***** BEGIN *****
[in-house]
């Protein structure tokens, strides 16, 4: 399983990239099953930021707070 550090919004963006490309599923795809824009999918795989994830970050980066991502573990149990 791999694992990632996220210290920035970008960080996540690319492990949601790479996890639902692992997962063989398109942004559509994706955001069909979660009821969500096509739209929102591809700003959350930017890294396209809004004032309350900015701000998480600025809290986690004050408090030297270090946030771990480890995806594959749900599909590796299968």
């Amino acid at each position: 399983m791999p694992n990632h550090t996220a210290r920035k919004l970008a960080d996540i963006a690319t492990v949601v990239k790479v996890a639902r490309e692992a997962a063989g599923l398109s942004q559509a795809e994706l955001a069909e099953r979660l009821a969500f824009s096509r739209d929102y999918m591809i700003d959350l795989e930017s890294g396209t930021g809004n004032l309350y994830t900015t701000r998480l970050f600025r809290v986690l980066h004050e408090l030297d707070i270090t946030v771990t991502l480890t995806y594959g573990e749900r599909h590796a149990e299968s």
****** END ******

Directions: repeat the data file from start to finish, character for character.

[in-house]
């Protein structure tokens, strides 16, 4: 399983990239099953930021707070 550090919004963006490309599923795809824009999918795989994830970050980066991502573990149990 791999694992990632996220210290920035970008960080996540690319492990949601790479996890639902692992997962063989398109942004559509994706955001069909979660009821969500096509739209929102591809700003959350930017890294396209809004004032309350900015701000998480600025809290986690004050408090030297270090946030771990480890995806594959749900599909590796299968």
């Amino acid at each position: 399983m791999p694992n990632h550090t996220a210290r920035k919004l970008a960080d996540i963006a690319t492990v949601v990239k790479v996890a639902r490309e692992a997962a063989g599923l398109s942004q559509a795809e994706l955001a069909e099953r979660l009821a969500f824009s096509r739209d929102y999918m591809i700003d959350l795989e930017s890294g396209t930021g809004n004032l309350y994830t900015t701000r998480l970050f600025r809290v986690l980066h004050e408090l030297d707070i270090t946030v771990t991502l480890t995806y594959g573990e749900r599909h590796a149990e299968s």